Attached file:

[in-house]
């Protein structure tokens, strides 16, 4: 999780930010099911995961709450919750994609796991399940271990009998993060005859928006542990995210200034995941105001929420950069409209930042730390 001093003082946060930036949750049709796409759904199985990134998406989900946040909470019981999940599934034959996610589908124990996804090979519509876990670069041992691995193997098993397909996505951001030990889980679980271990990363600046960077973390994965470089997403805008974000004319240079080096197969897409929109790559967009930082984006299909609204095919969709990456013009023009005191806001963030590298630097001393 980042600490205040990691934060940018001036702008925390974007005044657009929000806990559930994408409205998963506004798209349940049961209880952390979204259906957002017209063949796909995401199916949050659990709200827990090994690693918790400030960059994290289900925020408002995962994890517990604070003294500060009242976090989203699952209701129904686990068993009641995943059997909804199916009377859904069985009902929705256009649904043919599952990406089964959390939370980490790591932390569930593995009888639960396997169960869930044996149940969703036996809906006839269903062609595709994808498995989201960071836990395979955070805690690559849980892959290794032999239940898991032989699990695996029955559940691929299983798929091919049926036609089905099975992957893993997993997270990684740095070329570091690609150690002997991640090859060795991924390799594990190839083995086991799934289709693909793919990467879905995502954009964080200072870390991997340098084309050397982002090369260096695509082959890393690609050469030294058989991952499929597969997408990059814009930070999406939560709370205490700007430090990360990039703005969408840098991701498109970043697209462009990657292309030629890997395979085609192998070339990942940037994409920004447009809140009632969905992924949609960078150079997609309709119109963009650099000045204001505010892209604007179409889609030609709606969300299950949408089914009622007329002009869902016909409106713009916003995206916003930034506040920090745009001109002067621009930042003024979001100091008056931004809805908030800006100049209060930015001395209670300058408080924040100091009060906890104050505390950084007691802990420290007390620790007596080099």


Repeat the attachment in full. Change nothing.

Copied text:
[in-house]
């Protein structure tokens, strides 16, 4: 999780930010099911995961709450919750994609796991399940271990009998993060005859928006542990995210200034995941105001929420950069409209930042730390 001093003082946060930036949750049709796409759904199985990134998406989900946040909470019981999940599934034959996610589908124990996804090979519509876990670069041992691995193997098993397909996505951001030990889980679980271990990363600046960077973390994965470089997403805008974000004319240079080096197969897409929109790559967009930082984006299909609204095919969709990456013009023009005191806001963030590298630097001393 980042600490205040990691934060940018001036702008925390974007005044657009929000806990559930994408409205998963506004798209349940049961209880952390979204259906957002017209063949796909995401199916949050659990709200827990090994690693918790400030960059994290289900925020408002995962994890517990604070003294500060009242976090989203699952209701129904686990068993009641995943059997909804199916009377859904069985009902929705256009649904043919599952990406089964959390939370980490790591932390569930593995009888639960396997169960869930044996149940969703036996809906006839269903062609595709994808498995989201960071836990395979955070805690690559849980892959290794032999239940898991032989699990695996029955559940691929299983798929091919049926036609089905099975992957893993997993997270990684740095070329570091690609150690002997991640090859060795991924390799594990190839083995086991799934289709693909793919990467879905995502954009964080200072870390991997340098084309050397982002090369260096695509082959890393690609050469030294058989991952499929597969997408990059814009930070999406939560709370205490700007430090990360990039703005969408840098991701498109970043697209462009990657292309030629890997395979085609192998070339990942940037994409920004447009809140009632969905992924949609960078150079997609309709119109963009650099000045204001505010892209604007179409889609030609709606969300299950949408089914009622007329002009869902016909409106713009916003995206916003930034506040920090745009001109002067621009930042003024979001100091008056931004809805908030800006100049209060930015001395209670300058408080924040100091009060906890104050505390950084007691802990420290007390620790007596080099």